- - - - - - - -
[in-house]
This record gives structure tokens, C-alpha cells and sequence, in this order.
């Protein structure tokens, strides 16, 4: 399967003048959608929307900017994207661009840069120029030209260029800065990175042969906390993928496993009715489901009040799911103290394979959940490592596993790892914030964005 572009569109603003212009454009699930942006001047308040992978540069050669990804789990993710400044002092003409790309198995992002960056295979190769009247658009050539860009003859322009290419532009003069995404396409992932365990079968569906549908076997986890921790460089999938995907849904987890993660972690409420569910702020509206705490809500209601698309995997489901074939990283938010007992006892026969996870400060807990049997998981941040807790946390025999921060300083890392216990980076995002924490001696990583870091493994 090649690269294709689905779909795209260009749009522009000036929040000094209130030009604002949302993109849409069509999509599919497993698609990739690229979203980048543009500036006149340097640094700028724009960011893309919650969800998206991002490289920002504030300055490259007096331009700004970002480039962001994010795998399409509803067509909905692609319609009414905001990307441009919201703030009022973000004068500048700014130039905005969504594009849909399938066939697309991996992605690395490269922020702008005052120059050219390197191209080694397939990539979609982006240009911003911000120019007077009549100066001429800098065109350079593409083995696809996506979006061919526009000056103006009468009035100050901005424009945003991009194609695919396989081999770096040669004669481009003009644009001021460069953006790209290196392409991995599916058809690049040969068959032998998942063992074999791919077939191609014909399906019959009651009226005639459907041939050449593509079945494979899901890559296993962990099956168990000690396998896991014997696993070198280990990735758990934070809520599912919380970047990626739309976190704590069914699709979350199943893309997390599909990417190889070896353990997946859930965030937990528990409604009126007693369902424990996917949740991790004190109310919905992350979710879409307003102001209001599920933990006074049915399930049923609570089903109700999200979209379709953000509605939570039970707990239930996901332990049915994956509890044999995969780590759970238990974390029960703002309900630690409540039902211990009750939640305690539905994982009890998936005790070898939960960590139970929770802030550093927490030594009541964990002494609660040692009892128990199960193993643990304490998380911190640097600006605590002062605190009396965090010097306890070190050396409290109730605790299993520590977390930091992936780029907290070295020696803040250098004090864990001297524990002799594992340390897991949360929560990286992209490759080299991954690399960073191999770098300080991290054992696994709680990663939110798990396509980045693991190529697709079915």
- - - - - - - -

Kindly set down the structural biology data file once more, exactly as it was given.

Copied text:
[in-house]
This record gives structure tokens, C-alpha cells and sequence, in this order.
């Protein structure tokens, strides 16, 4: 399967003048959608929307900017994207661009840069120029030209260029800065990175042969906390993928496993009715489901009040799911103290394979959940490592596993790892914030964005 572009569109603003212009454009699930942006001047308040992978540069050669990804789990993710400044002092003409790309198995992002960056295979190769009247658009050539860009003859322009290419532009003069995404396409992932365990079968569906549908076997986890921790460089999938995907849904987890993660972690409420569910702020509206705490809500209601698309995997489901074939990283938010007992006892026969996870400060807990049997998981941040807790946390025999921060300083890392216990980076995002924490001696990583870091493994 090649690269294709689905779909795209260009749009522009000036929040000094209130030009604002949302993109849409069509999509599919497993698609990739690229979203980048543009500036006149340097640094700028724009960011893309919650969800998206991002490289920002504030300055490259007096331009700004970002480039962001994010795998399409509803067509909905692609319609009414905001990307441009919201703030009022973000004068500048700014130039905005969504594009849909399938066939697309991996992605690395490269922020702008005052120059050219390197191209080694397939990539979609982006240009911003911000120019007077009549100066001429800098065109350079593409083995696809996506979006061919526009000056103006009468009035100050901005424009945003991009194609695919396989081999770096040669004669481009003009644009001021460069953006790209290196392409991995599916058809690049040969068959032998998942063992074999791919077939191609014909399906019959009651009226005639459907041939050449593509079945494979899901890559296993962990099956168990000690396998896991014997696993070198280990990735758990934070809520599912919380970047990626739309976190704590069914699709979350199943893309997390599909990417190889070896353990997946859930965030937990528990409604009126007693369902424990996917949740991790004190109310919905992350979710879409307003102001209001599920933990006074049915399930049923609570089903109700999200979209379709953000509605939570039970707990239930996901332990049915994956509890044999995969780590759970238990974390029960703002309900630690409540039902211990009750939640305690539905994982009890998936005790070898939960960590139970929770802030550093927490030594009541964990002494609660040692009892128990199960193993643990304490998380911190640097600006605590002062605190009396965090010097306890070190050396409290109730605790299993520590977390930091992936780029907290070295020696803040250098004090864990001297524990002799594992340390897991949360929560990286992209490759080299991954690399960073191999770098300080991290054992696994709680990663939110798990396509980045693991190529697709079915």